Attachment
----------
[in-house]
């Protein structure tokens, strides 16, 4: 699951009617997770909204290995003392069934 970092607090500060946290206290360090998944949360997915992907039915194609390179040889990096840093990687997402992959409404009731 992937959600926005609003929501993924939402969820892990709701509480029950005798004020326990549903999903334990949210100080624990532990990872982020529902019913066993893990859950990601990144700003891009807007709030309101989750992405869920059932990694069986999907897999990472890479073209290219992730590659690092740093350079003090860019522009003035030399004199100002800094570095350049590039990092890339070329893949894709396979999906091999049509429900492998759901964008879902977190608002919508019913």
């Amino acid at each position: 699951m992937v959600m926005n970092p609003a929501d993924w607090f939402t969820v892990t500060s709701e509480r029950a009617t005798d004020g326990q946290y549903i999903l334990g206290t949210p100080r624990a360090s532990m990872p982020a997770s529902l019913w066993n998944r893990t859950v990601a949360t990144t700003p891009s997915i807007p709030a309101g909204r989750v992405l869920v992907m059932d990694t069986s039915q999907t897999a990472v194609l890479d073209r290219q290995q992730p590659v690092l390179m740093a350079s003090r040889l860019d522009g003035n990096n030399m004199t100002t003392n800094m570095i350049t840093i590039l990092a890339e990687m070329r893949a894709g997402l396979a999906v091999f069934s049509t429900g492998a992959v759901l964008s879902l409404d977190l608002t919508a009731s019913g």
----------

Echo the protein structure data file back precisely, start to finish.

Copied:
[in-house]
């Protein structure tokens, strides 16, 4: 699951009617997770909204290995003392069934 970092607090500060946290206290360090998944949360997915992907039915194609390179040889990096840093990687997402992959409404009731 992937959600926005609003929501993924939402969820892990709701509480029950005798004020326990549903999903334990949210100080624990532990990872982020529902019913066993893990859950990601990144700003891009807007709030309101989750992405869920059932990694069986999907897999990472890479073209290219992730590659690092740093350079003090860019522009003035030399004199100002800094570095350049590039990092890339070329893949894709396979999906091999049509429900492998759901964008879902977190608002919508019913």
């Amino acid at each position: 699951m992937v959600m926005n970092p609003a929501d993924w607090f939402t969820v892990t500060s709701e509480r029950a009617t005798d004020g326990q946290y549903i999903l334990g206290t949210p100080r624990a360090s532990m990872p982020a997770s529902l019913w066993n998944r893990t859950v990601a949360t990144t700003p891009s997915i807007p709030a309101g909204r989750v992405l869920v992907m059932d990694t069986s039915q999907t897999a990472v194609l890479d073209r290219q290995q992730p590659v690092l390179m740093a350079s003090r040889l860019d522009g003035n990096n030399m004199t100002t003392n800094m570095i350049t840093i590039l990092a890339e990687m070329r893949a894709g997402l396979a999906v091999f069934s049509t429900g492998a992959v759901l964008s879902l409404d977190l608002t919508a009731s019913g």